In blog #962, I wrote how the further away from something we get, the more affinity we feel toward it.  I will amend that thesis to add time as another element that influences our fondness for a particular event or person.

We just finished homecoming and it reminded me of this variation.  The more time between encounters the less closeness that is required to be glad about the reunion.  People who hadn’t seen each other in decades — and may not have been particularly close when they did — were embracing like long lost sisters. I received hugs from previous students who barely said hello when they saw me every day, but because years had passed since our encounter, the warmness increased.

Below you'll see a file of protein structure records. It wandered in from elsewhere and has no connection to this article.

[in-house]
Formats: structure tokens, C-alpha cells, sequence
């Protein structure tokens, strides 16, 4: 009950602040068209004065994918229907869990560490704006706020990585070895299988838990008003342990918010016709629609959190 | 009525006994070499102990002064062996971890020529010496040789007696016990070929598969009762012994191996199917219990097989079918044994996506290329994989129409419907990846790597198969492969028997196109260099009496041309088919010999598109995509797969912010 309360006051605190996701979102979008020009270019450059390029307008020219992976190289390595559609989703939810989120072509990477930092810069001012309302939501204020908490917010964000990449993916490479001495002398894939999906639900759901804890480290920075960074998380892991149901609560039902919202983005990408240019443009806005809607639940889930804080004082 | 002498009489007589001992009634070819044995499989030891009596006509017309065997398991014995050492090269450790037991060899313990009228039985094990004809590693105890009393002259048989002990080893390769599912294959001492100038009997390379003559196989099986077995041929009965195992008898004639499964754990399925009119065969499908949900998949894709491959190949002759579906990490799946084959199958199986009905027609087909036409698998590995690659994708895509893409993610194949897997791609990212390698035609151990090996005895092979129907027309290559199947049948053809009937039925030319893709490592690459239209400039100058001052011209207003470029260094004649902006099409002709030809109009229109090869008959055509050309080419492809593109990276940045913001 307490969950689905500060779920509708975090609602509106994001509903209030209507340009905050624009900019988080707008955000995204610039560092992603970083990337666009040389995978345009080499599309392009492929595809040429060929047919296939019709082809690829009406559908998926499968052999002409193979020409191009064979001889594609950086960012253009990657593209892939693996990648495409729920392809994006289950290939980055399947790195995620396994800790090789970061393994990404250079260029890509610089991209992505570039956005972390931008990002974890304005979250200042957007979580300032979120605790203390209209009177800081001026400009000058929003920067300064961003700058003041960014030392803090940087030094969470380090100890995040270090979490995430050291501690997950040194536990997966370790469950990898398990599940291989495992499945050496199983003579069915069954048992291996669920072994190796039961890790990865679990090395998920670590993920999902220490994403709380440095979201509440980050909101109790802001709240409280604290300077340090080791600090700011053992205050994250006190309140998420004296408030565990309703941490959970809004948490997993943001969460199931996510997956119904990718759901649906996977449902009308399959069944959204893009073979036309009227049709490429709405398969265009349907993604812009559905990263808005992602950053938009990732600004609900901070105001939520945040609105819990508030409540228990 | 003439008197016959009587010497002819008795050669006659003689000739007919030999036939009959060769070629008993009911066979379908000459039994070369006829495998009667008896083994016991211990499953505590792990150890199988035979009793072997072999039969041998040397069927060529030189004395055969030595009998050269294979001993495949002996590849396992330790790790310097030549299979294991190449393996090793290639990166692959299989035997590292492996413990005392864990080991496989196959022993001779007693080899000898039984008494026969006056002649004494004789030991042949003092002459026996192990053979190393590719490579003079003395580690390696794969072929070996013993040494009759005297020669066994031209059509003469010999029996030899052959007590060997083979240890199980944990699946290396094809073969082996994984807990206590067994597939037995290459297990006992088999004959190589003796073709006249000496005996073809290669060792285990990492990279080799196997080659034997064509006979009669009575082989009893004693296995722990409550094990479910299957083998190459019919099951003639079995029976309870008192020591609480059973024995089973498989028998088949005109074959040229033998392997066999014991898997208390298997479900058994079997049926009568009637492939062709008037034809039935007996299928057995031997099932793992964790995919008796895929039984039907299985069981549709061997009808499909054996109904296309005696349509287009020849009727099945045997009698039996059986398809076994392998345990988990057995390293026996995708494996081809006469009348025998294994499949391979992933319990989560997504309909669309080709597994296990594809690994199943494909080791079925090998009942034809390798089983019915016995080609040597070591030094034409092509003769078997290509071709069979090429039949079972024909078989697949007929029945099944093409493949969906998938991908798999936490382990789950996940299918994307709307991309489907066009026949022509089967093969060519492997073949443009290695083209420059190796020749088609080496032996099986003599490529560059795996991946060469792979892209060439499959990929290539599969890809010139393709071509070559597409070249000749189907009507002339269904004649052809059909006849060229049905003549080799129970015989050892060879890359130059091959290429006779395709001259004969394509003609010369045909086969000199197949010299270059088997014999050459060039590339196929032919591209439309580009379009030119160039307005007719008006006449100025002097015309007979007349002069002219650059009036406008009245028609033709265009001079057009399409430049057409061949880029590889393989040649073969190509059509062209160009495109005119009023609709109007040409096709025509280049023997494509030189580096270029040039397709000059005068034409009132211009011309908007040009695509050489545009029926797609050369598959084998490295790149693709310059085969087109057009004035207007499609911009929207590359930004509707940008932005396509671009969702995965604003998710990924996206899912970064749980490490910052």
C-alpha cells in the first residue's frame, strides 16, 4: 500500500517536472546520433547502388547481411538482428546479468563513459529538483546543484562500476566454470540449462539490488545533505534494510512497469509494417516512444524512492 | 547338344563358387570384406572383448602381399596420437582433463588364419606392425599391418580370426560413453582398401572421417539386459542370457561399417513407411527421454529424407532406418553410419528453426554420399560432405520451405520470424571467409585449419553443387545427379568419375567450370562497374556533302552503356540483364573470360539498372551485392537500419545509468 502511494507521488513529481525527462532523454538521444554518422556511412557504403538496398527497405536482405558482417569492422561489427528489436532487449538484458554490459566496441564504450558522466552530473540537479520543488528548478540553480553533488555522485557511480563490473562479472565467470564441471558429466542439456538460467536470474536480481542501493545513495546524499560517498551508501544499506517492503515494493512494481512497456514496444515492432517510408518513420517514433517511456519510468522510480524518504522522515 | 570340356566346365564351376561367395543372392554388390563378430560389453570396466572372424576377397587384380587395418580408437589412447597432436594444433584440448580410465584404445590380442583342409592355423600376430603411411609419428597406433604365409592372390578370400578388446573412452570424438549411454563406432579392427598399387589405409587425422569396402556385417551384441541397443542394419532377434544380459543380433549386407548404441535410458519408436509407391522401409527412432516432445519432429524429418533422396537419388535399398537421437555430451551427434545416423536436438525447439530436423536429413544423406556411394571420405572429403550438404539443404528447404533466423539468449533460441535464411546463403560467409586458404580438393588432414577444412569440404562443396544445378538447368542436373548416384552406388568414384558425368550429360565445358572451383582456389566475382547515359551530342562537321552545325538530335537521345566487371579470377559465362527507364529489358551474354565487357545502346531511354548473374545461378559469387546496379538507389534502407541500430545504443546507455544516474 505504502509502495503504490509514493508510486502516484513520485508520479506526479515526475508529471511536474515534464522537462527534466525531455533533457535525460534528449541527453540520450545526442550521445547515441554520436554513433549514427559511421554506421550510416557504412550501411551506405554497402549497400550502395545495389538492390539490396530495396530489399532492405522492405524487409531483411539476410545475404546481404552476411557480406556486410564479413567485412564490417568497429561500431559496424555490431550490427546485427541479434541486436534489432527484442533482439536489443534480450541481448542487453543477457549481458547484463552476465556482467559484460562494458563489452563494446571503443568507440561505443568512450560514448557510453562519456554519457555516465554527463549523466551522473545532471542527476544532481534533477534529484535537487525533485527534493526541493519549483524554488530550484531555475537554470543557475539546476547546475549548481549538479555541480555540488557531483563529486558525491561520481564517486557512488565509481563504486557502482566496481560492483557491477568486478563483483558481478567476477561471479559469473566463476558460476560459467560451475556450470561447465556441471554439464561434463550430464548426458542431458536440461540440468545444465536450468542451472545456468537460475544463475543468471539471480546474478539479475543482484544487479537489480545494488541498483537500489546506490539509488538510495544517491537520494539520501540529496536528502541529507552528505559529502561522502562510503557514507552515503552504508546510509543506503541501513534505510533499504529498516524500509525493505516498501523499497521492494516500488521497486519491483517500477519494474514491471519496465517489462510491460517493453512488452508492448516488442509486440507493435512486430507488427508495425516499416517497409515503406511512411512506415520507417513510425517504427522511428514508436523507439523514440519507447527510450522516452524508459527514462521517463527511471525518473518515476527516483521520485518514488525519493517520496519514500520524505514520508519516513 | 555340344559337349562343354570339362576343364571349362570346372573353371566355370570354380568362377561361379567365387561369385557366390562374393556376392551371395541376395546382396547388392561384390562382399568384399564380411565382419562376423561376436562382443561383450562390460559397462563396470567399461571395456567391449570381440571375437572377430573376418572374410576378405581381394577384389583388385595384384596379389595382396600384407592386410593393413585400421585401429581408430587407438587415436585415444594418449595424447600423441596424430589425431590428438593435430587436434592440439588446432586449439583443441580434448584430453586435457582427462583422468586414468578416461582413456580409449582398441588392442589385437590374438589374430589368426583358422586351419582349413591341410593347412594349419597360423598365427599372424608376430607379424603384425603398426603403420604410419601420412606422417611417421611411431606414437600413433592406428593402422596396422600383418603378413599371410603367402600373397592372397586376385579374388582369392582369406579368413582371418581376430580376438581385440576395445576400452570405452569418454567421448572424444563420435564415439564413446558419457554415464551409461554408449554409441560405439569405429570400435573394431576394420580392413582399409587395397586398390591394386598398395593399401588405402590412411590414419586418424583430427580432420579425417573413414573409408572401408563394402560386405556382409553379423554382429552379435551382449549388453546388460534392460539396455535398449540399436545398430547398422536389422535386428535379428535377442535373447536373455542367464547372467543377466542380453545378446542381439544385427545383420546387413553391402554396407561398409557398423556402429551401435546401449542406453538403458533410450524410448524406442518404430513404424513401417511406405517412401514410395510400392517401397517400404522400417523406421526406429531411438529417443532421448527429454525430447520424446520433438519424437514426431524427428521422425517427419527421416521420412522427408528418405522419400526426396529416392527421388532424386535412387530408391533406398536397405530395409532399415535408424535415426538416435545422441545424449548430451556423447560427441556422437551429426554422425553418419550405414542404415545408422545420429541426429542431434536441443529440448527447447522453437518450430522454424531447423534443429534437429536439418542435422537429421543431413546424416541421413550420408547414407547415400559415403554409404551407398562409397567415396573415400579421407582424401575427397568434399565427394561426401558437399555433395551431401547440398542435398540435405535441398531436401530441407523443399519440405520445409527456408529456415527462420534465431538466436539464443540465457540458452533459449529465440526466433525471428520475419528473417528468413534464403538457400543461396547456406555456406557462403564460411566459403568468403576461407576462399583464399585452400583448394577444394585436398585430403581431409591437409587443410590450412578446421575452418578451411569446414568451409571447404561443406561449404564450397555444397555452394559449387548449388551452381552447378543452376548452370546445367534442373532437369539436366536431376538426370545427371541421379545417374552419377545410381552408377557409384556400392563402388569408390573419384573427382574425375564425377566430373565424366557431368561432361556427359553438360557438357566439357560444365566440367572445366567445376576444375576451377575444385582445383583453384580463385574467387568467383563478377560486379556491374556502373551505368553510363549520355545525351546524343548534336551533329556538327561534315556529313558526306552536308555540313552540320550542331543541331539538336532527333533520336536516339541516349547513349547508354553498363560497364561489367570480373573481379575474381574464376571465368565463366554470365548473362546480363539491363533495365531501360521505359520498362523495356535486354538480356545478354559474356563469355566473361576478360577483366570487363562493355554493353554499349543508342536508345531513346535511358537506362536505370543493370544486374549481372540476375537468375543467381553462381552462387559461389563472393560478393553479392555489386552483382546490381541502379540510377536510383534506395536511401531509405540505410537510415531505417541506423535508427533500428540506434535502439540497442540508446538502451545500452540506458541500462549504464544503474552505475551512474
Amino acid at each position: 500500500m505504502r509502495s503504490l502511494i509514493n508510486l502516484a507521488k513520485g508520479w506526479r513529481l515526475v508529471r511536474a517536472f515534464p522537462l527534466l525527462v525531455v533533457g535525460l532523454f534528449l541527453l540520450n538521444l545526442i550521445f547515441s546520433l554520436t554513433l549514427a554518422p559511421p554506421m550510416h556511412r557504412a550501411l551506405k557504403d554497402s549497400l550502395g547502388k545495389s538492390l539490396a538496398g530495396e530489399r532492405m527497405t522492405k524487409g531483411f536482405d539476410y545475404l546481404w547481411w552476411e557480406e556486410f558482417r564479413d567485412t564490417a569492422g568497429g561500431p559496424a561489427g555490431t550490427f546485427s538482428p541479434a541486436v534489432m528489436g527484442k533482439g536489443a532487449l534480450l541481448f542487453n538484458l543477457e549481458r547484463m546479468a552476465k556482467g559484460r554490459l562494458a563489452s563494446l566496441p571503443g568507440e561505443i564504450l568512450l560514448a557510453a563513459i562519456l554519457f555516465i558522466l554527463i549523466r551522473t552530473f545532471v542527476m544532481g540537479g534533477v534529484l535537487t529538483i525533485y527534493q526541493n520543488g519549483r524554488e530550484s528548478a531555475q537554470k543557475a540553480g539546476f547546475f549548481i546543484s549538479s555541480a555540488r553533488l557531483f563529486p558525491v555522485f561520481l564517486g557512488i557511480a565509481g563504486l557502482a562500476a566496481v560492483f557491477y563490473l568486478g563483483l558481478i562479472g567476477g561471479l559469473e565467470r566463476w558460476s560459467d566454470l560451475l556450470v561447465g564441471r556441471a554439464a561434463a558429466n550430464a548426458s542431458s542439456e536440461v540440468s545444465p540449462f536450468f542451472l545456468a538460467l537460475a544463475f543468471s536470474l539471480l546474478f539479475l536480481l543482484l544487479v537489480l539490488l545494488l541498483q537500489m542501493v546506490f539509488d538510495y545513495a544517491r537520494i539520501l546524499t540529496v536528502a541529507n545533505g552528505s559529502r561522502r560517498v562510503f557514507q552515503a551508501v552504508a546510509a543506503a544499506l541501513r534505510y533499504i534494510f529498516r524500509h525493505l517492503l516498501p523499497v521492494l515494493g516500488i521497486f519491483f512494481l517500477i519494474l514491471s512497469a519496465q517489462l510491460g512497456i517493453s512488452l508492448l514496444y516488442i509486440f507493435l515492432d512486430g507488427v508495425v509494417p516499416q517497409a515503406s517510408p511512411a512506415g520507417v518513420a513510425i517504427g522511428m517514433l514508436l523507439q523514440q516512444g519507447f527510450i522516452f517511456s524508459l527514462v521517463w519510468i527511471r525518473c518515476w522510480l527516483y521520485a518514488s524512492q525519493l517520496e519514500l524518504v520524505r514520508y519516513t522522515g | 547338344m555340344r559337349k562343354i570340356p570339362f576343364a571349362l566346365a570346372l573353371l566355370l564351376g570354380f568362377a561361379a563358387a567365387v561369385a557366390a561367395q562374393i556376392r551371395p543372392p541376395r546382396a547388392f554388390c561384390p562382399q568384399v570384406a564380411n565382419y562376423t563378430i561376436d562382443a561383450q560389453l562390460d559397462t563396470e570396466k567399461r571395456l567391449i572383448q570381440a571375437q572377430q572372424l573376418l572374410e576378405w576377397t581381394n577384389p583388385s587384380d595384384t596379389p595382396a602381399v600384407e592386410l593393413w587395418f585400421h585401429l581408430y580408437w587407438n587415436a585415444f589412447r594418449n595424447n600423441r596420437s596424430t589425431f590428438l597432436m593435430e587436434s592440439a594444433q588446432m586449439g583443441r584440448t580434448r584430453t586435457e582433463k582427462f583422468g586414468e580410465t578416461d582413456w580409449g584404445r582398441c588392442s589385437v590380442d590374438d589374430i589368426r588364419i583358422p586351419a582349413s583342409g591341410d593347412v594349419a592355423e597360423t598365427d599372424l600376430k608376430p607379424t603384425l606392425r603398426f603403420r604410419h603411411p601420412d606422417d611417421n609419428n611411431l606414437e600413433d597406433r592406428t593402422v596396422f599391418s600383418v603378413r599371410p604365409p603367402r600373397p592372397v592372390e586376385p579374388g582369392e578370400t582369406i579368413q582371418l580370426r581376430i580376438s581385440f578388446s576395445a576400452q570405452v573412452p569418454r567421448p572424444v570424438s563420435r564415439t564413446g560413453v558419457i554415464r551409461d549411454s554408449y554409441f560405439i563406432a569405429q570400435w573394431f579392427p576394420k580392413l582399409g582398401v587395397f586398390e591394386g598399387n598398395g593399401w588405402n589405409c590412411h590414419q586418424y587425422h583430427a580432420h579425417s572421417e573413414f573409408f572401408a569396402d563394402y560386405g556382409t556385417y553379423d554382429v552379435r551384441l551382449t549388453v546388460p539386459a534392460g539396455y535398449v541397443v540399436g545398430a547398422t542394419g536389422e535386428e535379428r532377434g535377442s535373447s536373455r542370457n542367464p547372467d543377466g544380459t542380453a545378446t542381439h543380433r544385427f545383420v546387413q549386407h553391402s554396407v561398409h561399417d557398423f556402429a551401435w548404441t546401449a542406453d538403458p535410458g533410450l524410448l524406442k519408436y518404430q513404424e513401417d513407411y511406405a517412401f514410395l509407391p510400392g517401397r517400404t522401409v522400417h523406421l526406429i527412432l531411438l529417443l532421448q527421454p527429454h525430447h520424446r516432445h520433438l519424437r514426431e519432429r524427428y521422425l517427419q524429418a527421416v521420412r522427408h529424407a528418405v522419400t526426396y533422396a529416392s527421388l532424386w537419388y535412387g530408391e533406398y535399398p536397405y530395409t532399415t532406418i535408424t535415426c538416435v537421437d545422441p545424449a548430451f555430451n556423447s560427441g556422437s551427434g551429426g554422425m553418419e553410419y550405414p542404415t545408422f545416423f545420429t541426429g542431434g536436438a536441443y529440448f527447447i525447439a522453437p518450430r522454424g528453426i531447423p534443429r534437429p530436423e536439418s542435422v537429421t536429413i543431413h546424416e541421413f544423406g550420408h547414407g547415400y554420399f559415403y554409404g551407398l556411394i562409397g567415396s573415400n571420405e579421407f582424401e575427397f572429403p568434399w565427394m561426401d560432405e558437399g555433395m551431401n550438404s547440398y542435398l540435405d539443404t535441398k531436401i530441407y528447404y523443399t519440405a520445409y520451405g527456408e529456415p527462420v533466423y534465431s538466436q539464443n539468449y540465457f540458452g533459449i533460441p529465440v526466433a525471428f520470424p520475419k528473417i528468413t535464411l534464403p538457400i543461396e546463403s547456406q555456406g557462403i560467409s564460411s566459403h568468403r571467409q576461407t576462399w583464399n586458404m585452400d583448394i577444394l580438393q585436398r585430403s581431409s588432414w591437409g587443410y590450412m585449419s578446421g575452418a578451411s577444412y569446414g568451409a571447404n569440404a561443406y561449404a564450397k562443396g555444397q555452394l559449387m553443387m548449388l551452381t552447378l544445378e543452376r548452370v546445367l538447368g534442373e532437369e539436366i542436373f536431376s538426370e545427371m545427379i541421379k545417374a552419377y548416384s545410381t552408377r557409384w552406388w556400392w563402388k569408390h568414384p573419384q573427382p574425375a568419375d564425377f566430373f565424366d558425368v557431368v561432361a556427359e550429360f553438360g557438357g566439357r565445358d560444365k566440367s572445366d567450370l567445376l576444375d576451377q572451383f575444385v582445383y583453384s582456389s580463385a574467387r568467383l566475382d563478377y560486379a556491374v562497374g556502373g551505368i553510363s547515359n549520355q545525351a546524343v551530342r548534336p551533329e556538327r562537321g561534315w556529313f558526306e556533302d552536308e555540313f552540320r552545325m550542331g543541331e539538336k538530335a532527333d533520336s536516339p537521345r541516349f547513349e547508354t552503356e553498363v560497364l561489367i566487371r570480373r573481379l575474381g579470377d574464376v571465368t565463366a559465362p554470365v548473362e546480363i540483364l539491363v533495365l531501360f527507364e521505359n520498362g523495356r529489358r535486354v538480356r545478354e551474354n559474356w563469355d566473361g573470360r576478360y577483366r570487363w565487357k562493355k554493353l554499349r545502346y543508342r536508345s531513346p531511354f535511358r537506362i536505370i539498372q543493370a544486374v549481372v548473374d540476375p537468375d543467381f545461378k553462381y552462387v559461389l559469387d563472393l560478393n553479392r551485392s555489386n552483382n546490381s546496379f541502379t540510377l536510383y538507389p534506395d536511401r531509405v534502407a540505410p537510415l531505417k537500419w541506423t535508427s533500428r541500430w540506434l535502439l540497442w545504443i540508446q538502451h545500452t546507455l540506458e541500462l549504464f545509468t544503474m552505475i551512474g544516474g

This phenomenon happens with things too.  My dogs totally ignore a certain toy — until it has been lost under the couch for weeks — and then it becomes their favorite bone when they are reunited.  Items that I saw every day in my mother’s cupboard meant little, but now when I see that same pattern of dishes in the antique store I want to buy it “just to have.” 

This perception distortion is perfectly natural, but it is something of which to be aware.  Absence truly does make the heart grow fonder, so make your decisions with that bias in mind.

— beth triplett

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